Sunglasses aren’t just for grown ups
Summer’s here and if you are a parent, you will no doubt be familiar with the daily challenge of making sure your child has sun cream on when they spend time outdoors.
But although protecting our children’s skin from the sunshine seems almost second nature, it is much less common for us to consider the effect UV rays have on their eyes.
Patrick & Menzies Partner and Dispensing Optician Dan Edwards, explained: “As a rule of thumb, if the weather is bright enough for you to put sun cream on your child, then they should be wearing sunglasses too, protecting their skin and their eyes from UV rays.
“Children should wear sunglasses as much as they can when they are in bright sunshine. People don’t always understand the importance of them and think of them more as a fashion accessory, but they can be of real benefit to your eye health in the long term.”
The build-up of UV exposure over a lifetime can lead to an increased chance of early development of cataracts and other problems at the back of the eye such as macular degeneration.
Wearing sunglasses not just in the summer but all year round will benefit your eyes and the skin around them, and it is even more important if you have light coloured irises which are more susceptible to UV exposure.
If your child doesn’t wear glasses and you are able to buy sunglasses off the shelf, make sure they conform with the relevant standards. The CE mark shows that they meet a minimum UV absorption requirement making them safe to use.
Dan continued: “For children who wear glasses, it is worth investing in prescription sunglasses. We stock a range of frames and can make a complete package for around £60.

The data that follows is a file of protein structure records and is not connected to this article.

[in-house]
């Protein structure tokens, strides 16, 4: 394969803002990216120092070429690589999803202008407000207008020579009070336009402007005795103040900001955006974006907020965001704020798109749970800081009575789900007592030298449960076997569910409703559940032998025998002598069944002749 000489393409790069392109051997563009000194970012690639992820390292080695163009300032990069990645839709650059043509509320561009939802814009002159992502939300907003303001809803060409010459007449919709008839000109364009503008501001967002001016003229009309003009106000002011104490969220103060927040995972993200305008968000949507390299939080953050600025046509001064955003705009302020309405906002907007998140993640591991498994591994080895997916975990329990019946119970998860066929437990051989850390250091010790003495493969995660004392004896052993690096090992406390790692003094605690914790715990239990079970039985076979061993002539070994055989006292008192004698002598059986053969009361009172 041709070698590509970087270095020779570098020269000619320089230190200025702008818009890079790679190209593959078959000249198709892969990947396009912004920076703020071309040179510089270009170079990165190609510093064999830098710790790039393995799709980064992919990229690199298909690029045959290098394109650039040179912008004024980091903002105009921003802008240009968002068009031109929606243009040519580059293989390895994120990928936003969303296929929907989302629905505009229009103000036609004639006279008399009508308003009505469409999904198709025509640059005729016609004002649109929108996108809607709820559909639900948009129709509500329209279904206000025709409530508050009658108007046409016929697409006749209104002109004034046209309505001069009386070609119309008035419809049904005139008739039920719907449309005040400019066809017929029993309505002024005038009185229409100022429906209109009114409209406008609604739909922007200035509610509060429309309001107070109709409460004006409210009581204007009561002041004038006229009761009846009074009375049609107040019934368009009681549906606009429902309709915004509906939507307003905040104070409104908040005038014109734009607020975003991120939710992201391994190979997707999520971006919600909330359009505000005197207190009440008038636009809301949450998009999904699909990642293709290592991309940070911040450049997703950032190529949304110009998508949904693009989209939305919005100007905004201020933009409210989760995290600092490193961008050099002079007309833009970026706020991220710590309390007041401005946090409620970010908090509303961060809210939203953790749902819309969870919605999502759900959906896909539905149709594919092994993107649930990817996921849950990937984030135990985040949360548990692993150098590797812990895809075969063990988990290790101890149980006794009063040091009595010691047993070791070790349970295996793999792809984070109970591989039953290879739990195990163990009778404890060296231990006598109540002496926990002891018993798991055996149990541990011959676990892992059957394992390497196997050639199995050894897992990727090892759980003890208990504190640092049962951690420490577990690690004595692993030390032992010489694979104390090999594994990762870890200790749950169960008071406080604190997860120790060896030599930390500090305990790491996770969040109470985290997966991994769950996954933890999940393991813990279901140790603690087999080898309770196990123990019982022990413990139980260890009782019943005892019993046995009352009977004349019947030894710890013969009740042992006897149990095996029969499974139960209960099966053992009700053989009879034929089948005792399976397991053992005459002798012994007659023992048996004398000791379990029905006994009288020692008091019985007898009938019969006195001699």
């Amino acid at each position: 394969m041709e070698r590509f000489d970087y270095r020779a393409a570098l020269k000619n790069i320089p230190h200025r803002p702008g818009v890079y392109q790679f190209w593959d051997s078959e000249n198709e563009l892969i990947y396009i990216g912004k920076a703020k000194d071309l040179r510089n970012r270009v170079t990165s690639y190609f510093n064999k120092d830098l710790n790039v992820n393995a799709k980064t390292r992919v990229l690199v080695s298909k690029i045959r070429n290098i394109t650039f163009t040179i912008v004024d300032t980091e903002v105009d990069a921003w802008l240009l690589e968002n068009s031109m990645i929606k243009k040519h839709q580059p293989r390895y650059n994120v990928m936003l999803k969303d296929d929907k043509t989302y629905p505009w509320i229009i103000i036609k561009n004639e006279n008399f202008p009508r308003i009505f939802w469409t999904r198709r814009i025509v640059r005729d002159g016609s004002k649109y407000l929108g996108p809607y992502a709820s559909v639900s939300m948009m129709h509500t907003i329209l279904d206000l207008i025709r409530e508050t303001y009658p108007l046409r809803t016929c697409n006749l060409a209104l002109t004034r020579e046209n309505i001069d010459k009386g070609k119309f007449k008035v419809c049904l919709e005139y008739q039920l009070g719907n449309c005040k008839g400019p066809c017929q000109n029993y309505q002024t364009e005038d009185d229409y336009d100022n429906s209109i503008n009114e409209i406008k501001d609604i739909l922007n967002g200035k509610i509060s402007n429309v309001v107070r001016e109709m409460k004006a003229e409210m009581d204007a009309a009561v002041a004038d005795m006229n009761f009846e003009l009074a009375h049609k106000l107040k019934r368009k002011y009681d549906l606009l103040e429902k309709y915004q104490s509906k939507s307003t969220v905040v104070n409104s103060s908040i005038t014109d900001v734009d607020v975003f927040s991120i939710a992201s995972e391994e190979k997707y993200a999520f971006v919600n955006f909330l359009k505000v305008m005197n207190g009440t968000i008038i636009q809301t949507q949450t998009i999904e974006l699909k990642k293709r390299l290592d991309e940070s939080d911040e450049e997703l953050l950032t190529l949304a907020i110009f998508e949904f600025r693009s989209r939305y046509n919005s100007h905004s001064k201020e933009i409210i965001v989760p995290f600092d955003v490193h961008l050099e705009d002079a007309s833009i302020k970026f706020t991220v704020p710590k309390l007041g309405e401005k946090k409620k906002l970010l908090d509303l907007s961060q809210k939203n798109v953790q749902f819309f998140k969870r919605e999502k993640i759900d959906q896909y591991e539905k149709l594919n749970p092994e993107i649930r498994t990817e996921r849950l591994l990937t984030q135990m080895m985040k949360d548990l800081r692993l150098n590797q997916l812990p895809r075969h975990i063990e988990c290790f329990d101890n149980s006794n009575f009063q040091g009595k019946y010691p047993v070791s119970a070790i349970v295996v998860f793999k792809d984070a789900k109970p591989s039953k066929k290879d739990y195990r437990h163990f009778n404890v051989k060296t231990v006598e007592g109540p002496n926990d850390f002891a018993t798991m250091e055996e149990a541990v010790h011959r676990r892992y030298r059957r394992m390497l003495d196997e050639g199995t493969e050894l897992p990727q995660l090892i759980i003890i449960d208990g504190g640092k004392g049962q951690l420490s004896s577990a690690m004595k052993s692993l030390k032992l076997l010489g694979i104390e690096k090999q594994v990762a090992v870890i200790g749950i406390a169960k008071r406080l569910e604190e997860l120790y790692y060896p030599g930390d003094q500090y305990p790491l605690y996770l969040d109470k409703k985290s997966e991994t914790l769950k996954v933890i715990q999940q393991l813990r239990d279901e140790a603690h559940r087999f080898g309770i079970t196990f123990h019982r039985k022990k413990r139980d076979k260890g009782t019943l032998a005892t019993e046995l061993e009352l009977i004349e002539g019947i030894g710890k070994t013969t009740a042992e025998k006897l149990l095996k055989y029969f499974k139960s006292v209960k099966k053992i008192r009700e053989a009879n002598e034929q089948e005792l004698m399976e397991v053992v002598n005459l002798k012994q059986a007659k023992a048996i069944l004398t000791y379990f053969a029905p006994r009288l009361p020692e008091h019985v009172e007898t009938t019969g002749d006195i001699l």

“Unless there is a significant change in their prescription, you won’t usually need to replace the sunglasses until they grow out of them. If your child has had a recent eye test, we can use their existing prescription to create the sunglasses. Just pop into your branch to pick out the frames they like.”
Prescription goggles are also available and are a good option for children who wear glasses and are likely to spend a long time in the pool. Most incorporate a tint and a UV blocker.
The tendency to spend more time outdoors over the summer months may, in itself, bring benefits to our eye health.
Dan explained: “Research is ongoing, but the latest thinking is that when you are outside in the fresh air you are more likely to be able to focus far enough away that the eye muscles can relax than when you are indoors. That’s generally better for eye development, and it’s thought that spending more time outside may lessen the chance of children developing short sightedness in later life.”
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